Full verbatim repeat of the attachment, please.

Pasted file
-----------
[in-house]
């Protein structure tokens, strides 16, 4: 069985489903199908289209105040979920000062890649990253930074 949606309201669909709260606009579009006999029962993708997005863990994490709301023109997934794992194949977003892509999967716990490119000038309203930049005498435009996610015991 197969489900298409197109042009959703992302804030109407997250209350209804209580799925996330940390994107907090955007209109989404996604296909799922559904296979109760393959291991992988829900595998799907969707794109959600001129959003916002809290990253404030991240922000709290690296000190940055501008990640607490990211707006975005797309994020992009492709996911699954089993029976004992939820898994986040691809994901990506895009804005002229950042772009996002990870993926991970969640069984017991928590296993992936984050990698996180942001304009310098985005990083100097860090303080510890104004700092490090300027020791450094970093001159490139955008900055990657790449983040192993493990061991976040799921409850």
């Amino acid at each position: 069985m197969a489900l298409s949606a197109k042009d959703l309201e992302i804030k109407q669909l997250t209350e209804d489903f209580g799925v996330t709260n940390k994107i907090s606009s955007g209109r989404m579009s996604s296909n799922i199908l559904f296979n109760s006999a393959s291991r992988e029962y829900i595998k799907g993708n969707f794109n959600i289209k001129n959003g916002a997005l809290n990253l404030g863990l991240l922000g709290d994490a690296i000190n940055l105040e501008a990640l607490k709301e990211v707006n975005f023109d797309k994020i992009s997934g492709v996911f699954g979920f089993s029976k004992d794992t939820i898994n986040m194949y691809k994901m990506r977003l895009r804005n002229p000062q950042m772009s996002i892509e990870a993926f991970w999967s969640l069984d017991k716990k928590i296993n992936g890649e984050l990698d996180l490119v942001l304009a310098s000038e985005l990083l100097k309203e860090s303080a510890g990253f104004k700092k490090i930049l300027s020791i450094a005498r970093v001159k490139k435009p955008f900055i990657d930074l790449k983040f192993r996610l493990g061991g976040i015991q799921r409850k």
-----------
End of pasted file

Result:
[in-house]
């Protein structure tokens, strides 16, 4: 069985489903199908289209105040979920000062890649990253930074 949606309201669909709260606009579009006999029962993708997005863990994490709301023109997934794992194949977003892509999967716990490119000038309203930049005498435009996610015991 197969489900298409197109042009959703992302804030109407997250209350209804209580799925996330940390994107907090955007209109989404996604296909799922559904296979109760393959291991992988829900595998799907969707794109959600001129959003916002809290990253404030991240922000709290690296000190940055501008990640607490990211707006975005797309994020992009492709996911699954089993029976004992939820898994986040691809994901990506895009804005002229950042772009996002990870993926991970969640069984017991928590296993992936984050990698996180942001304009310098985005990083100097860090303080510890104004700092490090300027020791450094970093001159490139955008900055990657790449983040192993493990061991976040799921409850």
């Amino acid at each position: 069985m197969a489900l298409s949606a197109k042009d959703l309201e992302i804030k109407q669909l997250t209350e209804d489903f209580g799925v996330t709260n940390k994107i907090s606009s955007g209109r989404m579009s996604s296909n799922i199908l559904f296979n109760s006999a393959s291991r992988e029962y829900i595998k799907g993708n969707f794109n959600i289209k001129n959003g916002a997005l809290n990253l404030g863990l991240l922000g709290d994490a690296i000190n940055l105040e501008a990640l607490k709301e990211v707006n975005f023109d797309k994020i992009s997934g492709v996911f699954g979920f089993s029976k004992d794992t939820i898994n986040m194949y691809k994901m990506r977003l895009r804005n002229p000062q950042m772009s996002i892509e990870a993926f991970w999967s969640l069984d017991k716990k928590i296993n992936g890649e984050l990698d996180l490119v942001l304009a310098s000038e985005l990083l100097k309203e860090s303080a510890g990253f104004k700092k490090i930049l300027s020791i450094a005498r970093v001159k490139k435009p955008f900055i990657d930074l790449k983040f192993r996610l493990g061991g976040i015991q799921r409850k």